Bully Pushback

By Richard Stile - 05/08
NEIRAD enilno edition

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Darien High School held its first Names Can Really Hurt Us Day this month. The powerhouse program was brought to DHS to energize the students to help create a kinder high school community.

"Being a part of the Names team was an incredible experience,” junior Kelly Large said. “I think it made everyone who got to attend more conscious of their actions towards others." Large was one of the student organizers of the event.

Names Can Really Hurt Us is a program run by the A World of Difference Institute, an educational branch of the Anti-Defamation League. The assembly preparation involved nearly 100 school members, including faculty, staff, and students from all four grades. Forty-one student facilitators, 34 faculty, and eight panelists participated in two three-hour training sessions, and another dozen students were involved in the closing ceremony performances.

“The enthusiasm and the follow-through from students have been really impressive,” said assembly co-coordinator Mrs. Mary Mammana, who worked along with her colleague, English teacher Mrs. Melanie Agnew and Assistant Principal Mr. Doug Rubin to bring the Names program to DHS this spring. “We were also excited that the program’s training sessions brought together a real range of students, along with staff and faculty from all different departments,” Mrs. Mammana said.

Names Day has taken the place of DIVE day. In the past, DIVE day was an hour-long event where students would get together and do a workshop about accepting people for who they are, and not stereotyping. But the impact that that day had on the student body was minimal, and often students would leave with little or nothing from the groups. But if one thing is true of this year’s Names Day, it had everyone, not just the sophomore and juniors talking.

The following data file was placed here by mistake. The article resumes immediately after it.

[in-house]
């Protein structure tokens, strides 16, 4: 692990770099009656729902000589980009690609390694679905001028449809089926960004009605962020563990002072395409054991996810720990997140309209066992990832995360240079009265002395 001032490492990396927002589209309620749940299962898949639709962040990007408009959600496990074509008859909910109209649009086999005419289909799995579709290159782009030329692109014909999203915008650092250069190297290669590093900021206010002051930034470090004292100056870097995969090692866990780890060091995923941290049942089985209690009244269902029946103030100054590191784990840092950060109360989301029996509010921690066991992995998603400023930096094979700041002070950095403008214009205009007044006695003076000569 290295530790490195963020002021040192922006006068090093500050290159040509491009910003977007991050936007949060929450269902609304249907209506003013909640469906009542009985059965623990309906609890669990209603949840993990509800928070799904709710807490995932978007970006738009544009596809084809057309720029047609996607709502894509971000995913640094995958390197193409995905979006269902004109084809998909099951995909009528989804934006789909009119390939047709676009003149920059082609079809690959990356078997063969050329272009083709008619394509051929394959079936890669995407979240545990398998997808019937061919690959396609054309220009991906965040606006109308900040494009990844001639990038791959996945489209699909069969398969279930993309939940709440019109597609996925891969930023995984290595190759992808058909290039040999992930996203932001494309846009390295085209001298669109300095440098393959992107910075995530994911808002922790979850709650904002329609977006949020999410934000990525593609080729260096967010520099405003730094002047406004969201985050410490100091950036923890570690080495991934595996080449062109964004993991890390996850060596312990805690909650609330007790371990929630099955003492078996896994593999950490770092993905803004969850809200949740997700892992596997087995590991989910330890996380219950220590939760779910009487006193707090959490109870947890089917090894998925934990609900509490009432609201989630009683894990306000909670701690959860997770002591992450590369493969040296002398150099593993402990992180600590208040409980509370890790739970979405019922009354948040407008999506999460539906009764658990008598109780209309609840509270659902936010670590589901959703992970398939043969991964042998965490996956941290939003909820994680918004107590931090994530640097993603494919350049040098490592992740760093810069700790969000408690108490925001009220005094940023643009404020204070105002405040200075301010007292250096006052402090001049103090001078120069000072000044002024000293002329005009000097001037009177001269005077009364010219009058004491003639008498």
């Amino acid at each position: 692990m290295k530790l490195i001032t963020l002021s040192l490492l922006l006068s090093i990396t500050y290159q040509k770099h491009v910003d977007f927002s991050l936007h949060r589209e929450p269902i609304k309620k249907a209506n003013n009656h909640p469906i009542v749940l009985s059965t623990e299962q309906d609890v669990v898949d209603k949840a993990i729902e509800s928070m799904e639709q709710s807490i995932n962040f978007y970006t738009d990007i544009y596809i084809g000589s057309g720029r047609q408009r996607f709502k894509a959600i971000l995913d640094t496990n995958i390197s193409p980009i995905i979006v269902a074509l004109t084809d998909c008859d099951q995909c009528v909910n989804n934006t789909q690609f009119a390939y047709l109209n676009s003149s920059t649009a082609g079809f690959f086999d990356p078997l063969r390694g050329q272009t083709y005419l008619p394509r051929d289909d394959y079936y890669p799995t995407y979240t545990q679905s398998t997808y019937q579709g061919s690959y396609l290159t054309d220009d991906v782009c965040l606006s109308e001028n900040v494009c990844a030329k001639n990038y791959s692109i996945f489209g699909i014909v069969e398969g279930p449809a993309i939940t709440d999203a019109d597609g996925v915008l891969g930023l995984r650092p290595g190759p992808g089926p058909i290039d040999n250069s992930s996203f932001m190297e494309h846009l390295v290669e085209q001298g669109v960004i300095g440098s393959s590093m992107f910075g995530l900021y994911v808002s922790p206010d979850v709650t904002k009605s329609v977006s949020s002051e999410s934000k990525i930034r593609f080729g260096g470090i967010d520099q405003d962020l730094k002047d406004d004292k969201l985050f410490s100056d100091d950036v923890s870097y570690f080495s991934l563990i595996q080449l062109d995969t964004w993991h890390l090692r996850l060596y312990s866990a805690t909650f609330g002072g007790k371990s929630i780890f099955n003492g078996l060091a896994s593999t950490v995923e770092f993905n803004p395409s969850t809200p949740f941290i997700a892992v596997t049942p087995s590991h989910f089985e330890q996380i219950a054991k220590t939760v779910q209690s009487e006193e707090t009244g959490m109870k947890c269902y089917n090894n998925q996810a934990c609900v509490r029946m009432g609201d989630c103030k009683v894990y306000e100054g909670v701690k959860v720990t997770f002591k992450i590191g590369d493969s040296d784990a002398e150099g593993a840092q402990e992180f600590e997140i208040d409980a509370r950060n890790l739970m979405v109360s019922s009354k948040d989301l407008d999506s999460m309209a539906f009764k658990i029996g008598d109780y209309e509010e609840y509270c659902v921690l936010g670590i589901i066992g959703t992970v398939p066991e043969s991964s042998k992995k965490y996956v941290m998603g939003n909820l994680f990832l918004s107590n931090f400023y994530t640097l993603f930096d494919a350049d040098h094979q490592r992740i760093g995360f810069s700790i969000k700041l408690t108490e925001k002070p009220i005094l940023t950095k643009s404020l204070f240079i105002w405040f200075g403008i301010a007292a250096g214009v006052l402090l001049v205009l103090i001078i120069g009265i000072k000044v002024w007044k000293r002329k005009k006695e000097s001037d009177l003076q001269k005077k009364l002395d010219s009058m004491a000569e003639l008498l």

“I think that everyone that was involved in the assembly did a really good job, people appreciated hearing their stories, and it just made the whole experience seem more real.” junior Lusine Badalian said.

Students walked into the assembly on Wednesday, April 9th, expecting to be talked to for a couple of hours by one person about accepting each other, but what they got was so much more. The students were told right from the start of the assembly to keep an open mind about everything said during the time they spent in the auditorium and what they ended up hearing were personal stories from the student panel on racism and stereotypes. It seemed as though for every student listening in the audience, there was a person on the panel that they could relate to.

When the panel was done telling their opinions and stories, the students had a chance to go up and speak to their classmates during the ‘open mic’ time. Two microphones were set up where any student could come down to share a personal story, or to thank a panelist for bringing up a subject. Many students expected the lines to be filled with about five outspoken students, but as the people came up to speak, the lines got longer and longer with people wanting to apologize to a friend or group, thank a good Samaritan, telling a story, or giving their opinion on racism or stereotyping. The lines actually had to be cut off because of time, which surprised many.

“The open mic was heartwarming and comforting because it was a great and safe way for everyone to express themselves,” sophomore Tasha Valentin said.

The students then broke off into groups to share their feelings on the assembly and do some activities, much like DIVE day. The groups were said to not have been as effective as the first assembly, but many students were happy to share opinions and listen to their peer’s thoughts on what they had just heard or participated.

After the groups, the students went back into the auditorium to watch Irish step dancing, listen to poetry, and hear DHS student band TONE play songs. But unlike DIVE day, students kept on thinking and talking about the assembly. They focused on how they appreciated all the speakers and their stories. And you may still hear someone in the halls or at lunch say, “Hey, don’t you remember Names day? Don’t say that!”